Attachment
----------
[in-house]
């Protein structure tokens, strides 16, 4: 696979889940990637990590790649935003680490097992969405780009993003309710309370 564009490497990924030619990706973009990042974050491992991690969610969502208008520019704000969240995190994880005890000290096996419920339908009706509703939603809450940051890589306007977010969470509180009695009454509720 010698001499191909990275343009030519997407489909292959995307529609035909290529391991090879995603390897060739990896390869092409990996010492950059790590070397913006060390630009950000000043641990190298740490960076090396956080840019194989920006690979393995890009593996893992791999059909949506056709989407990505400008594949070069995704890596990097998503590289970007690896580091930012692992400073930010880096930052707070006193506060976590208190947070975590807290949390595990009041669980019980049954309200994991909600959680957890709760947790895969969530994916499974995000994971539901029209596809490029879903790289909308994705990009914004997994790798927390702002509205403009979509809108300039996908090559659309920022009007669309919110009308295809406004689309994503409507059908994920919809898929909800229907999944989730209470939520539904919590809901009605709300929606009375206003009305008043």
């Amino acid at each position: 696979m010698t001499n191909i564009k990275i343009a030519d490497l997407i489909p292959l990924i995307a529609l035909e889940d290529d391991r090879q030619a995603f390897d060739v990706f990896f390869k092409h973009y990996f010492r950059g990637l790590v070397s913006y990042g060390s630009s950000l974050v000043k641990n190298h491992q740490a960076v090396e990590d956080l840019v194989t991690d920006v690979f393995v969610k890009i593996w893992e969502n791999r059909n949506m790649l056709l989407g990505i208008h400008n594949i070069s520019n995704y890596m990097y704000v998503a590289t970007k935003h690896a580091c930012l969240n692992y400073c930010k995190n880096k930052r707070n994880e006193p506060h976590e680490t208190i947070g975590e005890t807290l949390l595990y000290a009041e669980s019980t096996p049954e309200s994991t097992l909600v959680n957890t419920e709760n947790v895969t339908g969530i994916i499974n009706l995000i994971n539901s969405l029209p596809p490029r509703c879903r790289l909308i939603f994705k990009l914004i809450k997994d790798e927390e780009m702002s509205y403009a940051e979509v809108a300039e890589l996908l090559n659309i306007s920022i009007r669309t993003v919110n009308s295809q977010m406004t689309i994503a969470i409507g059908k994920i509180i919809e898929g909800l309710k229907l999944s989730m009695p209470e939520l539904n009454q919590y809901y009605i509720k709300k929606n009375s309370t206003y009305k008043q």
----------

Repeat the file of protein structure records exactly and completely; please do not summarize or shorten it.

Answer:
[in-house]
């Protein structure tokens, strides 16, 4: 696979889940990637990590790649935003680490097992969405780009993003309710309370 564009490497990924030619990706973009990042974050491992991690969610969502208008520019704000969240995190994880005890000290096996419920339908009706509703939603809450940051890589306007977010969470509180009695009454509720 010698001499191909990275343009030519997407489909292959995307529609035909290529391991090879995603390897060739990896390869092409990996010492950059790590070397913006060390630009950000000043641990190298740490960076090396956080840019194989920006690979393995890009593996893992791999059909949506056709989407990505400008594949070069995704890596990097998503590289970007690896580091930012692992400073930010880096930052707070006193506060976590208190947070975590807290949390595990009041669980019980049954309200994991909600959680957890709760947790895969969530994916499974995000994971539901029209596809490029879903790289909308994705990009914004997994790798927390702002509205403009979509809108300039996908090559659309920022009007669309919110009308295809406004689309994503409507059908994920919809898929909800229907999944989730209470939520539904919590809901009605709300929606009375206003009305008043």
């Amino acid at each position: 696979m010698t001499n191909i564009k990275i343009a030519d490497l997407i489909p292959l990924i995307a529609l035909e889940d290529d391991r090879q030619a995603f390897d060739v990706f990896f390869k092409h973009y990996f010492r950059g990637l790590v070397s913006y990042g060390s630009s950000l974050v000043k641990n190298h491992q740490a960076v090396e990590d956080l840019v194989t991690d920006v690979f393995v969610k890009i593996w893992e969502n791999r059909n949506m790649l056709l989407g990505i208008h400008n594949i070069s520019n995704y890596m990097y704000v998503a590289t970007k935003h690896a580091c930012l969240n692992y400073c930010k995190n880096k930052r707070n994880e006193p506060h976590e680490t208190i947070g975590e005890t807290l949390l595990y000290a009041e669980s019980t096996p049954e309200s994991t097992l909600v959680n957890t419920e709760n947790v895969t339908g969530i994916i499974n009706l995000i994971n539901s969405l029209p596809p490029r509703c879903r790289l909308i939603f994705k990009l914004i809450k997994d790798e927390e780009m702002s509205y403009a940051e979509v809108a300039e890589l996908l090559n659309i306007s920022i009007r669309t993003v919110n009308s295809q977010m406004t689309i994503a969470i409507g059908k994920i509180i919809e898929g909800l309710k229907l999944s989730m009695p209470e939520l539904n009454q919590y809901y009605i509720k709300k929606n009375s309370t206003y009305k008043q």